• Scroll down that list to find "target.dmg". That's the Mac disk image that you're looking for. Click on it to download, then follow the instructions.
  2. It is very important to ensure that you test using a fresh profile, which can be done using either of the following approaches:
  3. When you restart Firefox, be sure to use the test build that you just downloaded and installed. It will have a different name, like "Nightly".
    • If you are testing on a Mac OS you may need to:
      • Change the Gatekeeper settings to allow 3rd party apps to be run. For details see bug 1090459.
      • Open a Terminal window (Applications->Utilities->Terminal.app) and type: "sudo spctl --master-disable". You will have to enter your system password. Be sure to type "sudo spctl --master-enable" when you are done, to reset back to the regular protection. For details see bug 1352203.
  4. Check that your root certificate is included and the trust bits set correctly.
    • Open the Options/Preferences window:
      • Pull down the Firefox menu (or name of the test build, e.g Nightly) and select Preferences...
    • Select Privacy & Security
    • Scroll down to the 'Certificates ' section
    • Click on 'View Certificates' to open the Certificate Manager
    • Select Authorities
    • Find your root certificate and confirm that it is marked as "Builtin Object Token" in the Security Device column.
    • Click on your root certificate to highlight it, then click on "View..." to confirm the correct certificates (check Serial Number and Fingerprints), and then “Edit Trust…” to verify that the correct trust bits are checked.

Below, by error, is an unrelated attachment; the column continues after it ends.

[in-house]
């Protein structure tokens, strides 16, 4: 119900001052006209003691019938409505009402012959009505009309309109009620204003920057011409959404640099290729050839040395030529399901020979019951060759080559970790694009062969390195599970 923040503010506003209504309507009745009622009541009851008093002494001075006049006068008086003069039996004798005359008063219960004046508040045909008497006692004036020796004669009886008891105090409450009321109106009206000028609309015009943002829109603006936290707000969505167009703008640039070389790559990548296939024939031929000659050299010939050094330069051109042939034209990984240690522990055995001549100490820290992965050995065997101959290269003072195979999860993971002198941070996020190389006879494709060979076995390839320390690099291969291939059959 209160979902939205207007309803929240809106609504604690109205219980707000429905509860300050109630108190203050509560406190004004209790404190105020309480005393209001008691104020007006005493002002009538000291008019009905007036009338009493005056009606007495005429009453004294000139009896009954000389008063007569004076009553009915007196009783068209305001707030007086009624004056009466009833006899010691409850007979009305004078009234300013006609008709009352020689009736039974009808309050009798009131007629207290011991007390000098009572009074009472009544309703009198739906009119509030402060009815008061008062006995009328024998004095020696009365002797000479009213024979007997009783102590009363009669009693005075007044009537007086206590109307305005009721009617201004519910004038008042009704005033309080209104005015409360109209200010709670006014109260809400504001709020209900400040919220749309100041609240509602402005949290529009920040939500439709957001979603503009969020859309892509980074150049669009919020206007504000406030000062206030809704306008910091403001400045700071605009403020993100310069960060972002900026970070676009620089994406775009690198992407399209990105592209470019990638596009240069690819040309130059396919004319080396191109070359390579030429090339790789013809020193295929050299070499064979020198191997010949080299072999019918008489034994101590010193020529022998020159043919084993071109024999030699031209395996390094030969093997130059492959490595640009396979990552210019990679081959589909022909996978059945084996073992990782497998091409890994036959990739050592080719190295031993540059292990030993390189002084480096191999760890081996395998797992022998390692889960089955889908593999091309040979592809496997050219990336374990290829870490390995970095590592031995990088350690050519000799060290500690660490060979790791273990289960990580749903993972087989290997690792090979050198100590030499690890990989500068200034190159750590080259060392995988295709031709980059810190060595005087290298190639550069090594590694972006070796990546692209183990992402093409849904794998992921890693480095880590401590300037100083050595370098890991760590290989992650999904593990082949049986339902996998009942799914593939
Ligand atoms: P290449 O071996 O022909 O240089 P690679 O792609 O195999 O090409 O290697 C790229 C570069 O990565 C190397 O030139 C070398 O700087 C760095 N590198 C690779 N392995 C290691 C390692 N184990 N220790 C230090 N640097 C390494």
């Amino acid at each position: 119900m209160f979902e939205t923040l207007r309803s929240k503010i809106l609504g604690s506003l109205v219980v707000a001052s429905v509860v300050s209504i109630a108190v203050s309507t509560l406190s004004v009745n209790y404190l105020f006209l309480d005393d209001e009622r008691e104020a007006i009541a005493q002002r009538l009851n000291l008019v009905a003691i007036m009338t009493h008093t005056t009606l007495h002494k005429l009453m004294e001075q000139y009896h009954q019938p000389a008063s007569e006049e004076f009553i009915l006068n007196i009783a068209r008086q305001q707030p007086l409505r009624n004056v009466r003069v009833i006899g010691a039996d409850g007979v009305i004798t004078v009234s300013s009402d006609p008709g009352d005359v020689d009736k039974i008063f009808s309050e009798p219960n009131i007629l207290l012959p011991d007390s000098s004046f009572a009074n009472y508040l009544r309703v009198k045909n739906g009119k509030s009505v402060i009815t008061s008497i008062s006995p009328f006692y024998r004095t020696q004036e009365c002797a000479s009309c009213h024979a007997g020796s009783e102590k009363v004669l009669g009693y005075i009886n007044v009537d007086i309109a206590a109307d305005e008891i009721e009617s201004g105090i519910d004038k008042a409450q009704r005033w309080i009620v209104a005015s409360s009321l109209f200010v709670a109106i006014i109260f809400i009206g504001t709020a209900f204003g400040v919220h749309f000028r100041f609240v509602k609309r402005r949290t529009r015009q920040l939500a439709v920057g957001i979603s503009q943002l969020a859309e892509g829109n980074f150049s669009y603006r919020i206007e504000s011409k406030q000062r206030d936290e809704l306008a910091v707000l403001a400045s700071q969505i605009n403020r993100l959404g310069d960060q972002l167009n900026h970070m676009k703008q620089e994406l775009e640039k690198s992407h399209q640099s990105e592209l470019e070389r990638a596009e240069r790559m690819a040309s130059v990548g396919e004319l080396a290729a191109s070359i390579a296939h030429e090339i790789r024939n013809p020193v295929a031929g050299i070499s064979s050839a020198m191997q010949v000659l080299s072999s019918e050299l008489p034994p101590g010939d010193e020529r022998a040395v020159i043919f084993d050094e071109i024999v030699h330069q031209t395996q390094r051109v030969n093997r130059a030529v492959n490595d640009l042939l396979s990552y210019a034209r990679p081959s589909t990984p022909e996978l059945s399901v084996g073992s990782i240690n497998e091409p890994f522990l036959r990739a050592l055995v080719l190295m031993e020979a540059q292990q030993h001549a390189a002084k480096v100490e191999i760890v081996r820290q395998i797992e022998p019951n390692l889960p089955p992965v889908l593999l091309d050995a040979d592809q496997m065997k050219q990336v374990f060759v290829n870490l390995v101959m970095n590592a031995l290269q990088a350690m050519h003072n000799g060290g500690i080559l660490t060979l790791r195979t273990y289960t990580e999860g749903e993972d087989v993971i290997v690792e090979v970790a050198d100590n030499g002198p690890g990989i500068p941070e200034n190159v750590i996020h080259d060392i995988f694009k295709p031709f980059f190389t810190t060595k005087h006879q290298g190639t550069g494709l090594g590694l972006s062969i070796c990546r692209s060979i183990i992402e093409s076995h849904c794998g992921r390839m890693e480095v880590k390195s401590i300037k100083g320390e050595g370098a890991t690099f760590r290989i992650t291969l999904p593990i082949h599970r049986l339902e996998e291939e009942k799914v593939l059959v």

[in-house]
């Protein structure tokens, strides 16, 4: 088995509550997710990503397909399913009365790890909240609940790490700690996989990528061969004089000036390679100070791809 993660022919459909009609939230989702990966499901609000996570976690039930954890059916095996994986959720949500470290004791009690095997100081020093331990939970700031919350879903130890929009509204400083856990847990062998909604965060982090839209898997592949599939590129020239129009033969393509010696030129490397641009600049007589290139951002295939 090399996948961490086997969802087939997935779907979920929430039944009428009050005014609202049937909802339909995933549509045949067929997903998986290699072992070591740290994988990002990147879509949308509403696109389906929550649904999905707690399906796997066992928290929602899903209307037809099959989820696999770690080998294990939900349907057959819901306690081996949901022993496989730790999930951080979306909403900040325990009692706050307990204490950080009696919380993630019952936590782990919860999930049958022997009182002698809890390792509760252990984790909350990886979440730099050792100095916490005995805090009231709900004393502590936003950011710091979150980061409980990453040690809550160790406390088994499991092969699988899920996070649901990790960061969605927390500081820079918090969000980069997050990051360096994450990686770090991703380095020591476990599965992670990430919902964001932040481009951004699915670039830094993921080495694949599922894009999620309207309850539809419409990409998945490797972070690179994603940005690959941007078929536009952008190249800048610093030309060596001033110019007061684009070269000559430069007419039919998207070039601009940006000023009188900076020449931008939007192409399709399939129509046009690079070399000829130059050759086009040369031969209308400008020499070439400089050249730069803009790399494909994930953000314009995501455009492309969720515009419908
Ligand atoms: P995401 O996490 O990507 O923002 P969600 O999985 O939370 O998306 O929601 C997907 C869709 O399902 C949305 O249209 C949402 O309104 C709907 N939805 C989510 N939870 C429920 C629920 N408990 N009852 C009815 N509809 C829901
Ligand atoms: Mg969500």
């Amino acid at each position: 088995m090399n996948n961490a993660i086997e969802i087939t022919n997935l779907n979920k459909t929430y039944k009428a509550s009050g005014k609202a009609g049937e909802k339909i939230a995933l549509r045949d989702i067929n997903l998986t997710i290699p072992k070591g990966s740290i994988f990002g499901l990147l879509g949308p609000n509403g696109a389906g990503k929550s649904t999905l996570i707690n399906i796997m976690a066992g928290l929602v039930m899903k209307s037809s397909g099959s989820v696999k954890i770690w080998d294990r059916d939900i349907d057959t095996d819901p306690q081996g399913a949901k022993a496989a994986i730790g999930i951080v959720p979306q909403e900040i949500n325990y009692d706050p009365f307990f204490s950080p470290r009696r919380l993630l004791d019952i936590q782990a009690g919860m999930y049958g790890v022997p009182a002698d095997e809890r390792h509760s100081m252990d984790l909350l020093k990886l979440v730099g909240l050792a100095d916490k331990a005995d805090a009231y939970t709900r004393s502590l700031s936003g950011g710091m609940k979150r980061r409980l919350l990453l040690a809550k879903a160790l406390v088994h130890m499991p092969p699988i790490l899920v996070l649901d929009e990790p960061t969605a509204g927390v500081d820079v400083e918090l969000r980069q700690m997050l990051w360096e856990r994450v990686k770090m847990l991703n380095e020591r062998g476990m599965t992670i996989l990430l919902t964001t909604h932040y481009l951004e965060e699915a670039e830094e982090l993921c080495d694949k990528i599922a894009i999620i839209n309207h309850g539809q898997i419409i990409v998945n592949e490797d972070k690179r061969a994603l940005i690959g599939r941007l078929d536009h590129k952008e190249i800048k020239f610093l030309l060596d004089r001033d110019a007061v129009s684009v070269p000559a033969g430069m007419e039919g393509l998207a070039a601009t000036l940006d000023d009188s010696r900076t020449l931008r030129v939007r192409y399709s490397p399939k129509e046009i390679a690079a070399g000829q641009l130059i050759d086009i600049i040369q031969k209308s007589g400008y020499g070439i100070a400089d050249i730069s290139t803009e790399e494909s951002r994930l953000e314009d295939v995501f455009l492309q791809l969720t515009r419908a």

5. Browse to websites that have SSL certs that chain up to this root cert. The appropriate UI should appear indicating it is a secure website. Click on the lock to view certificate details (">", "More Information", "View Certificate").
    • Note: EV-enablement is done in a separate bug, after the root has been included. So you will not see EV treatment during this testing.
  6. Comment in the bug to indicate your testing results.

Common CA Database

CAs must follow Mozilla's Root Store Policy the entire time they have a root certificate included in Mozilla’s root store.

CAs are required to:

  • Annually provide public-facing statement(s) of attestation of their conformance to the stated verification requirements.
  • Notify Mozilla when its policies and business practices change in regards to verification procedures for issuing certificates, when the ownership control of the CA’s certificate(s) changes, or when ownership control of the CA’s operations changes.
  • Ensure that Mozilla has their current contact information.

Additionally, CAs must maintain their data in the Common CA Database about:

  • All certificates that are capable of being used to issue new certificates, and which directly or transitively chain to their certificate(s) included in Mozilla’s CA Certificate Program that are not technically constrained via EKU and name constraints.
  • Revoked certificates that were capable of being used to issue new certificates, and which directly or transitively chain to their certificate(s) included in Mozilla’s CA Certificate Program and were not technically constrained via EKU and name constraints.